Captain Walter Barrie's funeral held in Penicuik
Friends, family and colleagues have gathered for the funeral of a soldier shot dead by a rogue member of the Afghan army on Remembrance Day.
Capt Walter Barrie was playing in a football match between British soldiers and members of the Afghan National Army (ANA) at their base in Helmand province when he was shot at close range.
The 41-year-old, from Glasgow, was described as a "great man" by his wife.
The service was held at Glencorse Kirk in Penicuik, Midlothian.
It was to be followed by a private burial.
Mourners, wearing dark clothing or military uniform, gathered well in advance of the service.
A large photograph of the uniformed soldier stood at the front of the church, as did two floral wreaths, one white and one red.
Capt Barrie, of The Royal Scots Borderers, 1st Battalion The Royal Regiment of Scotland (1 Scots), had been mentoring and advising a brigade of the ANA to take over security in an area of southern Afghanistan.
Speaking before the service, Maj Norrie MacKinnon, from 1 Scots, said: "Today, the Royal Regiment of Scotland family, and in particular 1 Scots, will acknowledge the life of a very special officer.
"There are people in this world who seem to be larger than life. These people don't seem to get overwhelmed, angry or tired - somehow they keep their sense of humour, regardless of the circumstances.
"It is their energy, driving force and strength that make them special, and Capt Walter Barrie was one of those people."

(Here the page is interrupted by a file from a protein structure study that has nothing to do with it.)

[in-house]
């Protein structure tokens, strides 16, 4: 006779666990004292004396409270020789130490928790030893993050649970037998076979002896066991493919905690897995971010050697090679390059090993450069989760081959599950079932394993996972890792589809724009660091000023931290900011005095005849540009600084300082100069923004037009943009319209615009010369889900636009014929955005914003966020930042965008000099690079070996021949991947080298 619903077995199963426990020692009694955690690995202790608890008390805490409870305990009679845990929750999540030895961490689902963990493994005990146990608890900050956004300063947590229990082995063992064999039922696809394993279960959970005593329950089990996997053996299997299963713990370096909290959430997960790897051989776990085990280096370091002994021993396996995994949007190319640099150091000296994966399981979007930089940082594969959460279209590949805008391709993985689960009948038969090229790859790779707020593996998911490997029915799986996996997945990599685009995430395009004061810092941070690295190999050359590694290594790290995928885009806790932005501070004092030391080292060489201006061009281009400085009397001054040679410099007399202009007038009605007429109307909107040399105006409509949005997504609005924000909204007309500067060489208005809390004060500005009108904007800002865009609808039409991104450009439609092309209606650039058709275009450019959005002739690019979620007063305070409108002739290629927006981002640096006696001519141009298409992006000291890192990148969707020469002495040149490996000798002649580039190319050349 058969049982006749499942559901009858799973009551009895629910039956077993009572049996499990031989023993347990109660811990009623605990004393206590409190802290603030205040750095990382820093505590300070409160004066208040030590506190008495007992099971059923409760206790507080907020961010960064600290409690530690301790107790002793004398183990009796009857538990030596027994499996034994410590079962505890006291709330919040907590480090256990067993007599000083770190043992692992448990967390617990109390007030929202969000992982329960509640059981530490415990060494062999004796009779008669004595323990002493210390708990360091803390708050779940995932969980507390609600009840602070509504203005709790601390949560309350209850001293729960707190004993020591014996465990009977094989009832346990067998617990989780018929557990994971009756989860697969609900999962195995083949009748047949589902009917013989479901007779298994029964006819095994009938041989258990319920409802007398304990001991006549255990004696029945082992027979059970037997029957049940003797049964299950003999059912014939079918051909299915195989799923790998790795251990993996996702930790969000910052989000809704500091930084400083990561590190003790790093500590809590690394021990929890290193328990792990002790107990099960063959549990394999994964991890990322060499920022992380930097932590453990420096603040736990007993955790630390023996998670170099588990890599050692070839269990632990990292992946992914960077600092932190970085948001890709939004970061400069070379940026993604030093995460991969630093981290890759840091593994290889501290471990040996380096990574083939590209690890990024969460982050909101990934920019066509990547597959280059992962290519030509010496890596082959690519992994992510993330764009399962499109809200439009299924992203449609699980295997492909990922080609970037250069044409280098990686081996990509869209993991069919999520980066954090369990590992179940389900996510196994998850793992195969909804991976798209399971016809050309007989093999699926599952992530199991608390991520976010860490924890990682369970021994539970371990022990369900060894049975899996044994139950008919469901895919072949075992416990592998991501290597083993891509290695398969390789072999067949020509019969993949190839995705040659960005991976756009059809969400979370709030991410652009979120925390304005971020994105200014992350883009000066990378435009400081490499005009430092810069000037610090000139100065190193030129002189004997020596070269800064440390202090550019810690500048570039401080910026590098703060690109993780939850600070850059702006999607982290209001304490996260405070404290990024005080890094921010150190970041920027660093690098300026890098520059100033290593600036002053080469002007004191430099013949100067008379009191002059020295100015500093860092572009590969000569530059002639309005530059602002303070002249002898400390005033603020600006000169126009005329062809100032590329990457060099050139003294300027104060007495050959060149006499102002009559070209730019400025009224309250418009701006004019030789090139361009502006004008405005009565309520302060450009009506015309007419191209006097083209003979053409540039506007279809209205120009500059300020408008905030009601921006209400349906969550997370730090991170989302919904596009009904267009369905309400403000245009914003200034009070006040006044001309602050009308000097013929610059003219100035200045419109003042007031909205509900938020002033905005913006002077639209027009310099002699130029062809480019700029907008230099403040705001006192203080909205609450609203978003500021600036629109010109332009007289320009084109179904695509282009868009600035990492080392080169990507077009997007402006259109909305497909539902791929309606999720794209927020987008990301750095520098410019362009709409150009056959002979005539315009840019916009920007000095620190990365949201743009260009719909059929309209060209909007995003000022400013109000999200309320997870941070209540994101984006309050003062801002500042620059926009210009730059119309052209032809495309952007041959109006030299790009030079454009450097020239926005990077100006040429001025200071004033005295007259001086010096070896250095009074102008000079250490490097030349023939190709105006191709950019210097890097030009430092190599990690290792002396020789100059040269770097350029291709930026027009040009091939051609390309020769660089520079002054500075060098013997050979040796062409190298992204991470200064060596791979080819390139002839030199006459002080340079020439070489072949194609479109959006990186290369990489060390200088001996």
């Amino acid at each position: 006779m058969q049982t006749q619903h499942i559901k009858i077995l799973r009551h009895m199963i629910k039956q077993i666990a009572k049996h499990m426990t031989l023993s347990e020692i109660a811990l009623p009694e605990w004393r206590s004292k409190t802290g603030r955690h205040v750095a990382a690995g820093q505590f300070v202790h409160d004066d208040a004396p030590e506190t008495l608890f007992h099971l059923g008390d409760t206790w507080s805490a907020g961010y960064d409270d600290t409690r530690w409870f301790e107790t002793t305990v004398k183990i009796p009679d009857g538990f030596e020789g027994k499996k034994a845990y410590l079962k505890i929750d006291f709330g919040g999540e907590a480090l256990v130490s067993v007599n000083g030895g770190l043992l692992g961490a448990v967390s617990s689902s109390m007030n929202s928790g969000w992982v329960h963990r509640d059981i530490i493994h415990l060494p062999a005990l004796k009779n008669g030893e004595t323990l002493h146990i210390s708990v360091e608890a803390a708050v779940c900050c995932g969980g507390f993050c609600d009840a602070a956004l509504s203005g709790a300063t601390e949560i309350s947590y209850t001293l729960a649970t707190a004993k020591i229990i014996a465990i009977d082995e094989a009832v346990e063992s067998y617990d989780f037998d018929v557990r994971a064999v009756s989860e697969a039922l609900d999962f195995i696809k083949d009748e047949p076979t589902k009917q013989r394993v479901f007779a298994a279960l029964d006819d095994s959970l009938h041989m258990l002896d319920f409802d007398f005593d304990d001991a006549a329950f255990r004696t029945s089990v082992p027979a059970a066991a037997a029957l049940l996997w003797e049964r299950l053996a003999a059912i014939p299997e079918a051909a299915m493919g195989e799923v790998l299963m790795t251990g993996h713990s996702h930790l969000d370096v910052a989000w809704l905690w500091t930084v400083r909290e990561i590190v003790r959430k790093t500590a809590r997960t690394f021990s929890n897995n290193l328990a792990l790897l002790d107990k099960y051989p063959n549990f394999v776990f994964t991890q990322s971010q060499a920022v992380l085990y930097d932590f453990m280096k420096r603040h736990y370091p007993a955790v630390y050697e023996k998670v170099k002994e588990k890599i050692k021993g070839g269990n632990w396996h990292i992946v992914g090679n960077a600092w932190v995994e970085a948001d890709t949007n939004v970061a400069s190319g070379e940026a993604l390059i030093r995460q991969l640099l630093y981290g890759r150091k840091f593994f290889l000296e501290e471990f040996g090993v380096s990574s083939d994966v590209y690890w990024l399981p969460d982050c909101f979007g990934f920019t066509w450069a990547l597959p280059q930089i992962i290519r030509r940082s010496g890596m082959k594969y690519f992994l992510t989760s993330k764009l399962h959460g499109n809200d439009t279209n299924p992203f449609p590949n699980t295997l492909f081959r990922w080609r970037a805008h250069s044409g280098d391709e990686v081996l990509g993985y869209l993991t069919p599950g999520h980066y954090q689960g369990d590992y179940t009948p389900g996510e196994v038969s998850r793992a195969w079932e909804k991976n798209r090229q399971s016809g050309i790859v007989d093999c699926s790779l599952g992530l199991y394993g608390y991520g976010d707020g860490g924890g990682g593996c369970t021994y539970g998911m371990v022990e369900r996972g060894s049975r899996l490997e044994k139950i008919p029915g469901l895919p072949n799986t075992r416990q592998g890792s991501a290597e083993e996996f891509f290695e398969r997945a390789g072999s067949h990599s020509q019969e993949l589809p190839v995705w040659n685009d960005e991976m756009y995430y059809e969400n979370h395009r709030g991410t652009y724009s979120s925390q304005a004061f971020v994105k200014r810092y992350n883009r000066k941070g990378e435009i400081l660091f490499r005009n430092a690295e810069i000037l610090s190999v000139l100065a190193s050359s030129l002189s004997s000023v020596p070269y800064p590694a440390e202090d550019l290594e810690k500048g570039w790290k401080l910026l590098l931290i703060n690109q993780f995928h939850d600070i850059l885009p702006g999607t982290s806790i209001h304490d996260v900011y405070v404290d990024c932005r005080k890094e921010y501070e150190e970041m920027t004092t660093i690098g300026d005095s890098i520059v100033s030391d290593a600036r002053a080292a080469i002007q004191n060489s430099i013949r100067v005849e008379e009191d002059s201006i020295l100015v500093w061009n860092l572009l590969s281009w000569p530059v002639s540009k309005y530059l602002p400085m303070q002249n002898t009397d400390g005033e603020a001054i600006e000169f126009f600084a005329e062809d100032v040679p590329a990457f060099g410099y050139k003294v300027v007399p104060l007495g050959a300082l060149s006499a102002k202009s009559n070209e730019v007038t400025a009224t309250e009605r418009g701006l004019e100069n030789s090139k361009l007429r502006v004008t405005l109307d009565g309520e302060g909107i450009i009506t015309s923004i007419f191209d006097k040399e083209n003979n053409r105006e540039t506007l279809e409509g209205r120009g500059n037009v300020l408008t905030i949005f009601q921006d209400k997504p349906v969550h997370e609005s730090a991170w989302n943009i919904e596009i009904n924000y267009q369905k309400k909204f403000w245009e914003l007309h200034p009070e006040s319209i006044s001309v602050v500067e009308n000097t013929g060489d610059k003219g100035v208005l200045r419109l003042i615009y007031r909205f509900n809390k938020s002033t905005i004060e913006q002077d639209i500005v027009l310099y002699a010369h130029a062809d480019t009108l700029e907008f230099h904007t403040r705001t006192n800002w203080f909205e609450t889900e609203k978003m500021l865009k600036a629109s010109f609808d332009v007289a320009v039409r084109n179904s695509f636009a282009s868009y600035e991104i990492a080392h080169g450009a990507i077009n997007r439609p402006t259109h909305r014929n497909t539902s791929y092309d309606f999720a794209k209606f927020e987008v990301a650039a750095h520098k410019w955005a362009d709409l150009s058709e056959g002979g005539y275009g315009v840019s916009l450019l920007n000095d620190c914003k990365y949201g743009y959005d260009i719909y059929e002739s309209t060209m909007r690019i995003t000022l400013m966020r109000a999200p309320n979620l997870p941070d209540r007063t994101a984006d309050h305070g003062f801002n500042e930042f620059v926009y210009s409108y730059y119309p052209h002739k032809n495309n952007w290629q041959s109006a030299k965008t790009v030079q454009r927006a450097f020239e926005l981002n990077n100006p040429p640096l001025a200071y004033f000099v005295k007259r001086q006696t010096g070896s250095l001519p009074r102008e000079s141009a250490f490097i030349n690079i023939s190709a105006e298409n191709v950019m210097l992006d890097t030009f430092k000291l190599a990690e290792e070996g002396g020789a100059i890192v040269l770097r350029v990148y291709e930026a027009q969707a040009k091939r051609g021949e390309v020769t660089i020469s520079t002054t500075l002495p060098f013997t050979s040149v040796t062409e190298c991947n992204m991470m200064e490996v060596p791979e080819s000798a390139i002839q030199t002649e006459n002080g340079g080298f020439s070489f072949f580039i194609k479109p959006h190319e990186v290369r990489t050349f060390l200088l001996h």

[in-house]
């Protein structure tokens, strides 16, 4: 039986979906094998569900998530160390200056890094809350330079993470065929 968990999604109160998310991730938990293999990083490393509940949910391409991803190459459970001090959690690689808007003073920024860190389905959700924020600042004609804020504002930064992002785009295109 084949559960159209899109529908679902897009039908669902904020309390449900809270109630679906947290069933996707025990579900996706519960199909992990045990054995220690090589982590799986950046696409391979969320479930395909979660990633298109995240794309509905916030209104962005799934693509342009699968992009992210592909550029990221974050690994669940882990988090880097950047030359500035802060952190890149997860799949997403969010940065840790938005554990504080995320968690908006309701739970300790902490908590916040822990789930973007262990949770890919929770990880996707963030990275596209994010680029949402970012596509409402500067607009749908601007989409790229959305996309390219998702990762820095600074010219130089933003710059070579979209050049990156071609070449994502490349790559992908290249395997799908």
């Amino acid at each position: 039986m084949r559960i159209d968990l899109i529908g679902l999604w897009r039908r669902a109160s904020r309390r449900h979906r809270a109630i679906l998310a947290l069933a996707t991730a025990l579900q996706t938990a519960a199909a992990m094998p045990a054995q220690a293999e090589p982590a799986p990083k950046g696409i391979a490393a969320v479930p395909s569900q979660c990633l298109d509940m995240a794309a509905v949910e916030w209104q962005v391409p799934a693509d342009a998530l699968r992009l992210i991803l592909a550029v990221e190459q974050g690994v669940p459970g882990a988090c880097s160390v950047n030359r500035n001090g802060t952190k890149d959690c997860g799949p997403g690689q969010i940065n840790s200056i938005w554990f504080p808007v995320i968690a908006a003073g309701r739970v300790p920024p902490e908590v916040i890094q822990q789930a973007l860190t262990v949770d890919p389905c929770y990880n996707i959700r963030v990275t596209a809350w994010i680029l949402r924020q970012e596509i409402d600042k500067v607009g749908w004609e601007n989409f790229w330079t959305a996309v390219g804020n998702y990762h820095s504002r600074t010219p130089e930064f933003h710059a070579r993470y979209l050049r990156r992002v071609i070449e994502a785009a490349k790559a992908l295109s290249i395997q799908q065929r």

He added: "Every member of my battalion currently deployed in Afghanistan will want to be at Glencorse Parish Kirk today to say their farewell and salute a true Scottish hero.
"But we also know that Walter would want nothing more than for his comrades to remain steadfast and at their post doing the job and the mission they were sent to do.
"Walter was a true professional, leaving a benchmark for us all, a standard to which we all aspire."
Speaking shortly after his death, Capt Barrie's wife Sonia said he had been a "doting and amazing father" to his 15-year-old son Callum.
He had been deployed to Afghanistan on 31 August and was killed on 11 November.
He had served for 25 years, including tours of Iraq, Bosnia, Kosovo, Northern Ireland and Afghanistan.
His colleagues in the Army called him a "brilliant bloke" and a "soldiers' soldier", with the Ministry of Defence describing him as an "approachable and compassionate officer" who cared deeply for the wellbeing of those around him.